Top 10 – The Non Romantic Filmi Qawwali
As character actor Khurshid Bawra before him (Barsaat ki Raat, Taj Mahal, Rustom Sohrab), Pran saab featured in many a non romantic qawwali, lending them his full bodied expressive best. B R Chopra greatly encouraged this form in his films, with most flowing from the ingenious pen of Sahir Ludhianvi.
The non romantic qawwali is a goldmine of sub textual poetry, complementing the scenario by underscoring gripping situations. It could be tender or argumentative, celebratory or prophetic and sometimes even sound deceptively commonplace, as it covertly invokes and emphasizes the traditional sufi philosophy. It has dealt with communal harmony, the nature of time, friendship, politics and inflation.
Credible efforts have been put by A R Rahman to revive the qawwali lately but my favorites hail from a different era. Please click on the picture to view the song.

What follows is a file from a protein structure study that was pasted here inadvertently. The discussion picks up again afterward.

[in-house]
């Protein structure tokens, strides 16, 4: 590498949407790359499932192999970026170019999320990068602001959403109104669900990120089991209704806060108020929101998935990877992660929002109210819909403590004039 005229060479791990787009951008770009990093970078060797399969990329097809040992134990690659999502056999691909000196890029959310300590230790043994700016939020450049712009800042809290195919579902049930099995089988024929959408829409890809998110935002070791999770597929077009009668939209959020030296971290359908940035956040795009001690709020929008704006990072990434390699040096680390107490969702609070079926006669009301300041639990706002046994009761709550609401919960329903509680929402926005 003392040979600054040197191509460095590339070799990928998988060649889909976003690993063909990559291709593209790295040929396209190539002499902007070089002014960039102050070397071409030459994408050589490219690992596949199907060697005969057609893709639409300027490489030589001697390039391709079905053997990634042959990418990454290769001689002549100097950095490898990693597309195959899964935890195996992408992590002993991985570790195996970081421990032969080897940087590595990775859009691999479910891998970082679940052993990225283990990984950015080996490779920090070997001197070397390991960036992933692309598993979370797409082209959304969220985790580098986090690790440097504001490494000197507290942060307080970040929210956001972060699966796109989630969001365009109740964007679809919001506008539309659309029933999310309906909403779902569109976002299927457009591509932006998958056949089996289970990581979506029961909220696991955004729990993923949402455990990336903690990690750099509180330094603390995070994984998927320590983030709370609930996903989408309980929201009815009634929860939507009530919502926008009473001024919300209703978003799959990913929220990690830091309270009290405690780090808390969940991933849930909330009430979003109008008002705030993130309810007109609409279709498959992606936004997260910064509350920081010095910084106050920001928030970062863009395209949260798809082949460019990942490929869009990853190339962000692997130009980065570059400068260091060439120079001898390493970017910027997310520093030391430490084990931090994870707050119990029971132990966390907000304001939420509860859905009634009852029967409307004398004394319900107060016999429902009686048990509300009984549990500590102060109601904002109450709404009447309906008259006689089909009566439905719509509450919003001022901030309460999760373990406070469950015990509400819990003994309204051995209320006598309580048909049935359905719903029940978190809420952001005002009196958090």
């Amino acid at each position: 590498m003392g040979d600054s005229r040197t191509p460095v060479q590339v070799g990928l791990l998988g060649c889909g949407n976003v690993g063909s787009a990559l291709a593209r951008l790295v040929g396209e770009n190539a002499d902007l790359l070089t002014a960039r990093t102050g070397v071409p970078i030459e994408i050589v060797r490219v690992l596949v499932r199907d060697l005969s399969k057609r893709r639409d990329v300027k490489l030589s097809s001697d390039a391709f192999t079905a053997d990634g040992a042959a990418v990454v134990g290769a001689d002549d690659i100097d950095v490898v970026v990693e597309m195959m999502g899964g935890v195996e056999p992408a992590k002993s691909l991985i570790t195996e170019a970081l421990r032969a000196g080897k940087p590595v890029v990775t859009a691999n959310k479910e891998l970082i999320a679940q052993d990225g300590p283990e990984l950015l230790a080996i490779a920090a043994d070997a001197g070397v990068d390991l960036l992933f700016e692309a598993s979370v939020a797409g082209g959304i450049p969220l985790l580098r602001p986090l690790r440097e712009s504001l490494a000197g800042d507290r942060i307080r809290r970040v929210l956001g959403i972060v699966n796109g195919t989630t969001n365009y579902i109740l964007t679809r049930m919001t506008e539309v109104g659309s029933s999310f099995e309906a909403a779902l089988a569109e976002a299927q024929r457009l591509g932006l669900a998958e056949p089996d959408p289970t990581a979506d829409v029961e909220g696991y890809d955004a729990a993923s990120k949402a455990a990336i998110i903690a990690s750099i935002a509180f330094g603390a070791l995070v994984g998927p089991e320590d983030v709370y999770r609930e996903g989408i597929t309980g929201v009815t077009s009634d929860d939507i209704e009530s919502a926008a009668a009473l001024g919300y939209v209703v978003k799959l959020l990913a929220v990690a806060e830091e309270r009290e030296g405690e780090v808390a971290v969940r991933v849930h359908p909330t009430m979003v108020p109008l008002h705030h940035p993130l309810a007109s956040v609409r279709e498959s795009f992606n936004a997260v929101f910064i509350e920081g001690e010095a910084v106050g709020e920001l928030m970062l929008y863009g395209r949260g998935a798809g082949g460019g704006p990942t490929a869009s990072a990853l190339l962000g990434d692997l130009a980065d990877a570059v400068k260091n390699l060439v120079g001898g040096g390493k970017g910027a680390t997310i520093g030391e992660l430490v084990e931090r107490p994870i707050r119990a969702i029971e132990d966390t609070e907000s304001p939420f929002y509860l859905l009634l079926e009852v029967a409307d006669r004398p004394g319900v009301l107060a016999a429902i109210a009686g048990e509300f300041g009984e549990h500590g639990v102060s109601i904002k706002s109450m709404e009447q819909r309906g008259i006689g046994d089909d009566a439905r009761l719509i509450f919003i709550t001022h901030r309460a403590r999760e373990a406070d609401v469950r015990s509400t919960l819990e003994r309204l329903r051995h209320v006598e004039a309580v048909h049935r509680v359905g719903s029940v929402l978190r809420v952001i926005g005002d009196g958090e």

1) Jeena toh hai usi ka – Adhikar 1971
Writer Ramesh Pant condenses the philosophy of Sufism in two simple couplets. “Jeena toh hai usi ka jisne yeh raaz jaana, hai kaam aadmi ka auron ke kaam aana” (The simple secret of a worthy life is to serve others). Rafi and R D Burman provide voice and music in this often forgotten qawwali.
Pran, as the pan chewing qawwal, imparts ‘naseehat’ (the wisdom of ages) on a toddler’s birthday but the implication for other characters present are much deeper.
2) Aaj Kyon Humse Parda – Sadhna (1958)
A courtesan dreams of a respectable future and decides not to perform while her clients urge her to come out. There seems no resurrection once you are branded a fallen woman was the theme tackled in this film.
N Dutta hailed from Goa but had an acute sensibility for the qawwali. He scored three films for B R Chopra including ‘Dhool ka Phool’ and the two featured here. Music director Ravi’s success with Chaudvin ka Chand prompted Chopra to sign him for Gumraah in 1963, thus forging a musical partnership lasting 10 films.